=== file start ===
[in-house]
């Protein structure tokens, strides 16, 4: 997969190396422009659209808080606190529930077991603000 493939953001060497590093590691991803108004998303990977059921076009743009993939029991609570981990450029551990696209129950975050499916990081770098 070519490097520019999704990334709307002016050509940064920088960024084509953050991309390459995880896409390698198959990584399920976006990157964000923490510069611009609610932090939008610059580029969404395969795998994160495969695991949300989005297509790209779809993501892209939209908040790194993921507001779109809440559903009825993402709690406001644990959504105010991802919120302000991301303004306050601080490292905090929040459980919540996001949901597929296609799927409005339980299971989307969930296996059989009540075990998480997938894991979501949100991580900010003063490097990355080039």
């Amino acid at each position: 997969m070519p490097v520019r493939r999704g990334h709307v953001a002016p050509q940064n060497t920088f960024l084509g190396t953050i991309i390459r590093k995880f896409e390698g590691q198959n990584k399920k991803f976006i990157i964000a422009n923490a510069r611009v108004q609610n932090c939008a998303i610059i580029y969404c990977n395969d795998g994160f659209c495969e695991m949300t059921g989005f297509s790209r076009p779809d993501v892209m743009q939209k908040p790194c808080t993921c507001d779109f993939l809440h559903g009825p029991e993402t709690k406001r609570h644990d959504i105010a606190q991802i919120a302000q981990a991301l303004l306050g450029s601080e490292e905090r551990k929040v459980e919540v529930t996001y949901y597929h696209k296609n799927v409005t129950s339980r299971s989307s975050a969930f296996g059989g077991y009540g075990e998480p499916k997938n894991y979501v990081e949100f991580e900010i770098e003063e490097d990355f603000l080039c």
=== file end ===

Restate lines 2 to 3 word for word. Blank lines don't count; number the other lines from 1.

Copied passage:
């Protein structure tokens, strides 16, 4: 997969190396422009659209808080606190529930077991603000 493939953001060497590093590691991803108004998303990977059921076009743009993939029991609570981990450029551990696209129950975050499916990081770098 070519490097520019999704990334709307002016050509940064920088960024084509953050991309390459995880896409390698198959990584399920976006990157964000923490510069611009609610932090939008610059580029969404395969795998994160495969695991949300989005297509790209779809993501892209939209908040790194993921507001779109809440559903009825993402709690406001644990959504105010991802919120302000991301303004306050601080490292905090929040459980919540996001949901597929296609799927409005339980299971989307969930296996059989009540075990998480997938894991979501949100991580900010003063490097990355080039």
């Amino acid at each position: 997969m070519p490097v520019r493939r999704g990334h709307v953001a002016p050509q940064n060497t920088f960024l084509g190396t953050i991309i390459r590093k995880f896409e390698g590691q198959n990584k399920k991803f976006i990157i964000a422009n923490a510069r611009v108004q609610n932090c939008a998303i610059i580029y969404c990977n395969d795998g994160f659209c495969e695991m949300t059921g989005f297509s790209r076009p779809d993501v892209m743009q939209k908040p790194c808080t993921c507001d779109f993939l809440h559903g009825p029991e993402t709690k406001r609570h644990d959504i105010a606190q991802i919120a302000q981990a991301l303004l306050g450029s601080e490292e905090r551990k929040v459980e919540v529930t996001y949901y597929h696209k296609n799927v409005t129950s339980r299971s989307s975050a969930f296996g059989g077991y009540g075990e998480p499916k997938n894991y979501v990081e949100f991580e900010i770098e003063e490097d990355f603000l080039c």